This was a single-center, prospective survey. The study included 267 IBD adult patients – 160 with Crohn`s disease (CD) and 107 with ulcerative colitis (UC) – regardless of the activity, form of the disease, and medications taken, who were visiting the center for various reasons (eg, administration of a biological drug, diagnostic tests, a visit to the outpatient clinic) between 1 September and 30 November 2021, and agreed to complete an anonymous questionnaire. The study did not include a control group.


The questionnaire was original. The primary aim was to assess whether the patient had been vaccinated against SARS-CoV-2, and then to establish the main reasons for the decision to be vaccinated or not. The arguments most frequently appearing in the public debate were selected as possible answers, but the respondents also had the opportunity to describe their own reasons in an open question. The questionnaire was not based on another known, validated questionnaire. It was prepared in Polish and contained the following groups of questions: the history and treatment of IBD, the patient’s experience with the SARS-CoV-2 virus (symptomatic or asymptomatic infection in the patient or their relatives, vaccination among relatives and household members), demographic data (age, place of residence, assessment of socioeconomic status) and other health behaviors (eg, other recommended vaccinations, smoking). The questions asked are presented in Table 1.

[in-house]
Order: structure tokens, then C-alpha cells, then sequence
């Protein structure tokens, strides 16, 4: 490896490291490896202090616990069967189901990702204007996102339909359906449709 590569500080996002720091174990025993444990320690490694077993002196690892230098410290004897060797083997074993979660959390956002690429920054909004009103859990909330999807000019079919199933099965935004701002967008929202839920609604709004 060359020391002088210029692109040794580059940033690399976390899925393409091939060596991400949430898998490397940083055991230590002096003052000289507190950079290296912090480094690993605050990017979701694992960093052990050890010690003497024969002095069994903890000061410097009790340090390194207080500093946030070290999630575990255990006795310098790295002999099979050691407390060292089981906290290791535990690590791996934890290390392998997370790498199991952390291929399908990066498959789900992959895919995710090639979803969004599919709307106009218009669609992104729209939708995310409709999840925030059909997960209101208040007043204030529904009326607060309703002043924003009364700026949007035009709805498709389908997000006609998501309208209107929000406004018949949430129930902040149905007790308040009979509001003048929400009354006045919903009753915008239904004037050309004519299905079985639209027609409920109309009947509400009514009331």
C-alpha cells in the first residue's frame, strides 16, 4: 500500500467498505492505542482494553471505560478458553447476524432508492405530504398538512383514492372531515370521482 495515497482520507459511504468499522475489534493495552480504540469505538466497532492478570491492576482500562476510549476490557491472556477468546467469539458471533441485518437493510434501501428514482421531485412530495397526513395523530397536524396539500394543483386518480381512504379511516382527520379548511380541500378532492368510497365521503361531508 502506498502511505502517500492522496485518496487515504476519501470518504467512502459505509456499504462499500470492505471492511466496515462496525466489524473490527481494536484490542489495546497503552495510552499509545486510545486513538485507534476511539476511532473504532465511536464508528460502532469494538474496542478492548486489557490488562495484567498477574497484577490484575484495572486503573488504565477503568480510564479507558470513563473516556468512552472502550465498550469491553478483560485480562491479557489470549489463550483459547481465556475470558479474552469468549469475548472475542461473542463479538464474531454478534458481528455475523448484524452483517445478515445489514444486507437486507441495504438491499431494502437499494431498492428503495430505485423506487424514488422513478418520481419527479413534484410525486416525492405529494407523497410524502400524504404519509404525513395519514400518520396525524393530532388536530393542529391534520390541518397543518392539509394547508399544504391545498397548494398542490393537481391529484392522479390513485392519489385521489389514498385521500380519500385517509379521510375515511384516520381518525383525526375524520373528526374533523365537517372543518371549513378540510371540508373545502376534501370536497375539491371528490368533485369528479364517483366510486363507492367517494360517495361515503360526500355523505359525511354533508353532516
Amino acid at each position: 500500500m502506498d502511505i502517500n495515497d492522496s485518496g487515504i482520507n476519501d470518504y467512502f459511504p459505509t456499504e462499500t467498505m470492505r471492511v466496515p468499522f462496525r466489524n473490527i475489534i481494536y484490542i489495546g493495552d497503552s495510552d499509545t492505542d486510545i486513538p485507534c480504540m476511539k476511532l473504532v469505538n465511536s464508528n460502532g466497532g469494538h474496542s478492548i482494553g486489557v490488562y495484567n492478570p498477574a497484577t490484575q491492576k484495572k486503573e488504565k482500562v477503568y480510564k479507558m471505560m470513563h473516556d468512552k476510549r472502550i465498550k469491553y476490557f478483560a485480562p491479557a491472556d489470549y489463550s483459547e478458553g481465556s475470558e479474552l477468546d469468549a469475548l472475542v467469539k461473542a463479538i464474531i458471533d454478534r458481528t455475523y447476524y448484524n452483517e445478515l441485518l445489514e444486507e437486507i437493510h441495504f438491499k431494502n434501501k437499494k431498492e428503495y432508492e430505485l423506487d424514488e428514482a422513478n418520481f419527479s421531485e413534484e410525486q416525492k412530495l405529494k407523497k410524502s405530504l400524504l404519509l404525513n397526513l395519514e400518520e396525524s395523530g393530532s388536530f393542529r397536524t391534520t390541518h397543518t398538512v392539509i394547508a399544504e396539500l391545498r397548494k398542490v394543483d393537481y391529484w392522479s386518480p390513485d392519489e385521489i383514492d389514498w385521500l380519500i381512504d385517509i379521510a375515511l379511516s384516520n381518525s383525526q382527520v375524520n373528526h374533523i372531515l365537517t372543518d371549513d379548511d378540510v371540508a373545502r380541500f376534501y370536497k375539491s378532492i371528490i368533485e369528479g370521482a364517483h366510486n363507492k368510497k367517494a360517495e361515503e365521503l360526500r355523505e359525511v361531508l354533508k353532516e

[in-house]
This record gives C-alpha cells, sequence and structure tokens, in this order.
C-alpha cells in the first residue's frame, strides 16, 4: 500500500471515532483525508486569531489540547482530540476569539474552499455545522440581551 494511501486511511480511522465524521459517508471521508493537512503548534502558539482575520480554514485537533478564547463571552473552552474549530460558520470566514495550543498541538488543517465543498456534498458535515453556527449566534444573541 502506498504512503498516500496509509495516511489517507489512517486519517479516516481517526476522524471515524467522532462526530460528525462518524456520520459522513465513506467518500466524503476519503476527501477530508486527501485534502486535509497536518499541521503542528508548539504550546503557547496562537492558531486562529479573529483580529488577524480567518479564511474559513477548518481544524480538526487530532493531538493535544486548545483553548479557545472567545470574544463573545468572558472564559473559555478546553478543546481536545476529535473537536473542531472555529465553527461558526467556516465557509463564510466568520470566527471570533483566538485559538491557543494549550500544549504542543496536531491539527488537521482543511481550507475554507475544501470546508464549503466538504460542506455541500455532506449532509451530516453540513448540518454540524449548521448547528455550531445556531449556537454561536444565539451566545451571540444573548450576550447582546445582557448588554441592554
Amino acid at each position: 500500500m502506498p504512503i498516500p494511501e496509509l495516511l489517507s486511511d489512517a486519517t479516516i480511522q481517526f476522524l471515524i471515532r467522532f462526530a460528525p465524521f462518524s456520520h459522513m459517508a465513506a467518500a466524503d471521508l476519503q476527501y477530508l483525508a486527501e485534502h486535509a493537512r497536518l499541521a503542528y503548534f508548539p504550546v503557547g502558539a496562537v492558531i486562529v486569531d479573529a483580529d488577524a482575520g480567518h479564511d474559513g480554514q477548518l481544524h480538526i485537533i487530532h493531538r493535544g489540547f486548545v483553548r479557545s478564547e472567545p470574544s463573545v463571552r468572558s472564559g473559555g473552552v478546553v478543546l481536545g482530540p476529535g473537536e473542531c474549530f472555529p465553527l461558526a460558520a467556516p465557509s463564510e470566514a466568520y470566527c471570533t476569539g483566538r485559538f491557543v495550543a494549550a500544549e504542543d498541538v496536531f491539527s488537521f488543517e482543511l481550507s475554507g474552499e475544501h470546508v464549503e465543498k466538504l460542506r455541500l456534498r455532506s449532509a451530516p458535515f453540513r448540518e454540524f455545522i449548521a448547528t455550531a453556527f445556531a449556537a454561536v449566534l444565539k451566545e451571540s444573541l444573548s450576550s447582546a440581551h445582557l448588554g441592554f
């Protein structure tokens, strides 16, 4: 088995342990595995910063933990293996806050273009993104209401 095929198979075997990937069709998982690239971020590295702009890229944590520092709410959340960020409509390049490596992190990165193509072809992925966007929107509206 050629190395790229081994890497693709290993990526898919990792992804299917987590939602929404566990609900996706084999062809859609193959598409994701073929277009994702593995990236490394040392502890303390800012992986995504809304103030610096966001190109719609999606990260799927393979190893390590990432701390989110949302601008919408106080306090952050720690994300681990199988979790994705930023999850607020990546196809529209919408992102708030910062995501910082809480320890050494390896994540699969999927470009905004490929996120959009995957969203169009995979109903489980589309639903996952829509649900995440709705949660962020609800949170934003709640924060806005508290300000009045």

The chi-square test (with Yate’s correction for continuity for 2×2 tables) or Fisher’s exact test were used to analyse the relationship between 2 qualitative variables (n and% were given), and the Mann-Whitney U test was used to compare the values of quantitative variables (the median with quartiles 1 and 3 were given). The median differences and odds ratios were calculated with 95% confidence intervals. The normality of the distributions of quantitative variables was checked with the Shapiro-Wilk test. The analysis was performed using R statistical software, version 4.2.1 (with α=0.05).